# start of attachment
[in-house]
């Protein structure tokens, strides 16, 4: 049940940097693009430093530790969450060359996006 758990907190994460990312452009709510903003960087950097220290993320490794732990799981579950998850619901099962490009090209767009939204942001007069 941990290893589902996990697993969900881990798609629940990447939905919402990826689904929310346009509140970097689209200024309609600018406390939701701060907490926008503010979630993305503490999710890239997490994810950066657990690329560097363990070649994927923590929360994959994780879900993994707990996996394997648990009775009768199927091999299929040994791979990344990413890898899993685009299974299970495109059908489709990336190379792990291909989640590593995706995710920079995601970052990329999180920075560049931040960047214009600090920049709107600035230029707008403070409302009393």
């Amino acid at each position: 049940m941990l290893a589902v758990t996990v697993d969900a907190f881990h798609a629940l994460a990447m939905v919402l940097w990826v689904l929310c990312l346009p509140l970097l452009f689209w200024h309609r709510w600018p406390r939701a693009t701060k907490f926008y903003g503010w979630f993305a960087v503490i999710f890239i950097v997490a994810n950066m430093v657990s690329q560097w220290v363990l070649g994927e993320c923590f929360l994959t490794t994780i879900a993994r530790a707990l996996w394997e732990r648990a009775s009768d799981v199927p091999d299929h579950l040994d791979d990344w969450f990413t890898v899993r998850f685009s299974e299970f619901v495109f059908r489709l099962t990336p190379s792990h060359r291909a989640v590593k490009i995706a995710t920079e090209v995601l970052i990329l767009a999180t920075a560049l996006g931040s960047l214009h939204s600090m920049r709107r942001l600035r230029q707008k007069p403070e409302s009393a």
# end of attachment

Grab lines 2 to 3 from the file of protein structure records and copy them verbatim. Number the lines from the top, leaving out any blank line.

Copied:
């Protein structure tokens, strides 16, 4: 049940940097693009430093530790969450060359996006 758990907190994460990312452009709510903003960087950097220290993320490794732990799981579950998850619901099962490009090209767009939204942001007069 941990290893589902996990697993969900881990798609629940990447939905919402990826689904929310346009509140970097689209200024309609600018406390939701701060907490926008503010979630993305503490999710890239997490994810950066657990690329560097363990070649994927923590929360994959994780879900993994707990996996394997648990009775009768199927091999299929040994791979990344990413890898899993685009299974299970495109059908489709990336190379792990291909989640590593995706995710920079995601970052990329999180920075560049931040960047214009600090920049709107600035230029707008403070409302009393």
């Amino acid at each position: 049940m941990l290893a589902v758990t996990v697993d969900a907190f881990h798609a629940l994460a990447m939905v919402l940097w990826v689904l929310c990312l346009p509140l970097l452009f689209w200024h309609r709510w600018p406390r939701a693009t701060k907490f926008y903003g503010w979630f993305a960087v503490i999710f890239i950097v997490a994810n950066m430093v657990s690329q560097w220290v363990l070649g994927e993320c923590f929360l994959t490794t994780i879900a993994r530790a707990l996996w394997e732990r648990a009775s009768d799981v199927p091999d299929h579950l040994d791979d990344w969450f990413t890898v899993r998850f685009s299974e299970f619901v495109f059908r489709l099962t990336p190379s792990h060359r291909a989640v590593k490009i995706a995710t920079e090209v995601l970052i990329l767009a999180t920075a560049l996006g931040s960047l214009h939204s600090m920049r709107r942001l600035r230029q707008k007069p403070e409302s009393a």